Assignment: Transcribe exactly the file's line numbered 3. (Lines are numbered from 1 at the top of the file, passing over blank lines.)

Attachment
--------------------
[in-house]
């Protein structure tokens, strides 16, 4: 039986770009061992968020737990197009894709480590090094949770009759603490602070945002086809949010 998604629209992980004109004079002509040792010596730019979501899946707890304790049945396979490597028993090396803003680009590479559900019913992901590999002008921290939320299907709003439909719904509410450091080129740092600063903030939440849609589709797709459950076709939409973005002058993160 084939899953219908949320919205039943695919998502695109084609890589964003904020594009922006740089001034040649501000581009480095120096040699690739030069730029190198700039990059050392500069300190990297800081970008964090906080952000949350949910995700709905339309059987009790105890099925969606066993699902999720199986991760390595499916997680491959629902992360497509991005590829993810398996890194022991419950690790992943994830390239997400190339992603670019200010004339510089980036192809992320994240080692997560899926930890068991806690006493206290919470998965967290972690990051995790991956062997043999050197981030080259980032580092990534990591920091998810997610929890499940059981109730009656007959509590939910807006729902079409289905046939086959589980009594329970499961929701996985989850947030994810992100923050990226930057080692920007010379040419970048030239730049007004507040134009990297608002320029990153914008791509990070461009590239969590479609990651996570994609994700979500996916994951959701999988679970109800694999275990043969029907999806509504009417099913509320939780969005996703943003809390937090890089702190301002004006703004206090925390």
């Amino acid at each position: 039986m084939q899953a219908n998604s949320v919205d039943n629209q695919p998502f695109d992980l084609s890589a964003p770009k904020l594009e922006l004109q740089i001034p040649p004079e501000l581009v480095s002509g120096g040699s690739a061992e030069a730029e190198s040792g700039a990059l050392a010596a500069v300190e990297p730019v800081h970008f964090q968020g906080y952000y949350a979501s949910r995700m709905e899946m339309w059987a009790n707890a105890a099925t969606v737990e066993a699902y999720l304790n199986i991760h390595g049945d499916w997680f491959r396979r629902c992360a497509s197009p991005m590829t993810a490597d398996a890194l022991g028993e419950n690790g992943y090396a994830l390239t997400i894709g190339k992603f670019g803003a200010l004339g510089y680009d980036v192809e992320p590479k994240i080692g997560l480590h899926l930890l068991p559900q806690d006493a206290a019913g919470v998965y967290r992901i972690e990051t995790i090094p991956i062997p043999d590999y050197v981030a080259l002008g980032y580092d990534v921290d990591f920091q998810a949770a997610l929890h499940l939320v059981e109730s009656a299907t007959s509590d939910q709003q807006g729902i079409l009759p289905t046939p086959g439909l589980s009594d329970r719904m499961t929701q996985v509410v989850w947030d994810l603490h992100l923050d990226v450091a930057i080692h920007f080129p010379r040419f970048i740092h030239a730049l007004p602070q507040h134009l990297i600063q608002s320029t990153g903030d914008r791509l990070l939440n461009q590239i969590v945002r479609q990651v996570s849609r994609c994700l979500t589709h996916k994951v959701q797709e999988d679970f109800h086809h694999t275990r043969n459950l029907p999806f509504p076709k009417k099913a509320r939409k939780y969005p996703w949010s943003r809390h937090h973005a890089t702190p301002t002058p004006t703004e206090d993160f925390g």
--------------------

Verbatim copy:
């Amino acid at each position: 039986m084939q899953a219908n998604s949320v919205d039943n629209q695919p998502f695109d992980l084609s890589a964003p770009k904020l594009e922006l004109q740089i001034p040649p004079e501000l581009v480095s002509g120096g040699s690739a061992e030069a730029e190198s040792g700039a990059l050392a010596a500069v300190e990297p730019v800081h970008f964090q968020g906080y952000y949350a979501s949910r995700m709905e899946m339309w059987a009790n707890a105890a099925t969606v737990e066993a699902y999720l304790n199986i991760h390595g049945d499916w997680f491959r396979r629902c992360a497509s197009p991005m590829t993810a490597d398996a890194l022991g028993e419950n690790g992943y090396a994830l390239t997400i894709g190339k992603f670019g803003a200010l004339g510089y680009d980036v192809e992320p590479k994240i080692g997560l480590h899926l930890l068991p559900q806690d006493a206290a019913g919470v998965y967290r992901i972690e990051t995790i090094p991956i062997p043999d590999y050197v981030a080259l002008g980032y580092d990534v921290d990591f920091q998810a949770a997610l929890h499940l939320v059981e109730s009656a299907t007959s509590d939910q709003q807006g729902i079409l009759p289905t046939p086959g439909l589980s009594d329970r719904m499961t929701q996985v509410v989850w947030d994810l603490h992100l923050d990226v450091a930057i080692h920007f080129p010379r040419f970048i740092h030239a730049l007004p602070q507040h134009l990297i600063q608002s320029t990153g903030d914008r791509l990070l939440n461009q590239i969590v945002r479609q990651v996570s849609r994609c994700l979500t589709h996916k994951v959701q797709e999988d679970f109800h086809h694999t275990r043969n459950l029907p999806f509504p076709k009417k099913a509320r939409k939780y969005p996703w949010s943003r809390h937090h973005a890089t702190p301002t002058p004006t703004e206090d993160f925390g």